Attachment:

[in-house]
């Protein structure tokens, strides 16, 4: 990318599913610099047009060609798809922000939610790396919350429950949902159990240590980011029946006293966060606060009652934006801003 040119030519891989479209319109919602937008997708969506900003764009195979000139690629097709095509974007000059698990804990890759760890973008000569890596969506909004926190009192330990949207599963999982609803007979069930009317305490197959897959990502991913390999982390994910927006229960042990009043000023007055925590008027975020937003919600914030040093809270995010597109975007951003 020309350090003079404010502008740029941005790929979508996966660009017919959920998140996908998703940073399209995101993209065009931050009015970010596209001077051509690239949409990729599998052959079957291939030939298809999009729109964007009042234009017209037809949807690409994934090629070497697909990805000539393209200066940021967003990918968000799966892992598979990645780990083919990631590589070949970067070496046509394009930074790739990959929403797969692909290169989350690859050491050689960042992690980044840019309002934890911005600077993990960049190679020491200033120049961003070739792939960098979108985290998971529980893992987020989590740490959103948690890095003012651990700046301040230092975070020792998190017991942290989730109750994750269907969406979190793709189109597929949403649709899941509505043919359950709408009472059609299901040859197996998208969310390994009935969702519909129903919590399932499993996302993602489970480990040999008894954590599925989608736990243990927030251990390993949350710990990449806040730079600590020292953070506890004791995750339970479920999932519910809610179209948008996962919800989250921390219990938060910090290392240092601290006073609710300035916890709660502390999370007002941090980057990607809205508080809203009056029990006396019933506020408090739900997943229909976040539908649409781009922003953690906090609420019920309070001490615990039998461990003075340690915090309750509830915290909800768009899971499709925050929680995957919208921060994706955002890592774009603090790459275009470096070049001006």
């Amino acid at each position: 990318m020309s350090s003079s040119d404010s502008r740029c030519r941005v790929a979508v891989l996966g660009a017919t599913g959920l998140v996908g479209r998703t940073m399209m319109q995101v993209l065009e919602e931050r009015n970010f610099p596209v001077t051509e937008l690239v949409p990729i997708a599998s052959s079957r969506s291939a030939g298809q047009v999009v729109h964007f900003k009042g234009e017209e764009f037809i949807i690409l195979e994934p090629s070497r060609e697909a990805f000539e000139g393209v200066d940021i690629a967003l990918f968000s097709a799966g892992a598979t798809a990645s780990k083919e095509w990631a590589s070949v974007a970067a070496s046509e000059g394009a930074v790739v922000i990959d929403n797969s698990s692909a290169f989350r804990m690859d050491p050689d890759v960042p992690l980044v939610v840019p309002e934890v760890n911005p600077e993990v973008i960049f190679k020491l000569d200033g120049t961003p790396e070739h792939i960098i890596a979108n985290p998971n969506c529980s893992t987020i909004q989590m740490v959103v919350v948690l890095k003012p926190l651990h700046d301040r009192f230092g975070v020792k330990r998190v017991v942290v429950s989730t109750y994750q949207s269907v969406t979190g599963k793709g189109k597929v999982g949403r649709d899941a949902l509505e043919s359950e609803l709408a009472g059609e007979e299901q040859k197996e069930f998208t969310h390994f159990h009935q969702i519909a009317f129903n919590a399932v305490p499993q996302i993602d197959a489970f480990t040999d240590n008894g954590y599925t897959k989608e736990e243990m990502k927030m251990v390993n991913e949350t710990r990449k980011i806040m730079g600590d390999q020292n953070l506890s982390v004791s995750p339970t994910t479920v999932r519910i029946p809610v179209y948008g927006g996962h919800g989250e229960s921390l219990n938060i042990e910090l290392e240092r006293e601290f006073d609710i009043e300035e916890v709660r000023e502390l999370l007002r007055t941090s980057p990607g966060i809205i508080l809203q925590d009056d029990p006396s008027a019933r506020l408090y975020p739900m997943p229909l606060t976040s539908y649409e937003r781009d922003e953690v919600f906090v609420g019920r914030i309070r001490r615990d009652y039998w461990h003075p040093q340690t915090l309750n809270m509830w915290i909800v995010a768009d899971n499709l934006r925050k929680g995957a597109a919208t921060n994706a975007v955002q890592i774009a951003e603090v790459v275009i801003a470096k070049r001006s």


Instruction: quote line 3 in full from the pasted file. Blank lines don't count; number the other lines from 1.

């Amino acid at each position: 990318m020309s350090s003079s040119d404010s502008r740029c030519r941005v790929a979508v891989l996966g660009a017919t599913g959920l998140v996908g479209r998703t940073m399209m319109q995101v993209l065009e919602e931050r009015n970010f610099p596209v001077t051509e937008l690239v949409p990729i997708a599998s052959s079957r969506s291939a030939g298809q047009v999009v729109h964007f900003k009042g234009e017209e764009f037809i949807i690409l195979e994934p090629s070497r060609e697909a990805f000539e000139g393209v200066d940021i690629a967003l990918f968000s097709a799966g892992a598979t798809a990645s780990k083919e095509w990631a590589s070949v974007a970067a070496s046509e000059g394009a930074v790739v922000i990959d929403n797969s698990s692909a290169f989350r804990m690859d050491p050689d890759v960042p992690l980044v939610v840019p309002e934890v760890n911005p600077e993990v973008i960049f190679k020491l000569d200033g120049t961003p790396e070739h792939i960098i890596a979108n985290p998971n969506c529980s893992t987020i909004q989590m740490v959103v919350v948690l890095k003012p926190l651990h700046d301040r009192f230092g975070v020792k330990r998190v017991v942290v429950s989730t109750y994750q949207s269907v969406t979190g599963k793709g189109k597929v999982g949403r649709d899941a949902l509505e043919s359950e609803l709408a009472g059609e007979e299901q040859k197996e069930f998208t969310h390994f159990h009935q969702i519909a009317f129903n919590a399932v305490p499993q996302i993602d197959a489970f480990t040999d240590n008894g954590y599925t897959k989608e736990e243990m990502k927030m251990v390993n991913e949350t710990r990449k980011i806040m730079g600590d390999q020292n953070l506890s982390v004791s995750p339970t994910t479920v999932r519910i029946p809610v179209y948008g927006g996962h919800g989250e229960s921390l219990n938060i042990e910090l290392e240092r006293e601290f006073d609710i009043e300035e916890v709660r000023e502390l999370l007002r007055t941090s980057p990607g966060i809205i508080l809203q925590d009056d029990p006396s008027a019933r506020l408090y975020p739900m997943p229909l606060t976040s539908y649409e937003r781009d922003e953690v919600f906090v609420g019920r914030i309070r001490r615990d009652y039998w461990h003075p040093q340690t915090l309750n809270m509830w915290i909800v995010a768009d899971n499709l934006r925050k929680g995957a597109a919208t921060n994706a975007v955002q890592i774009a951003e603090v790459v275009i801003a470096k070049r001006s």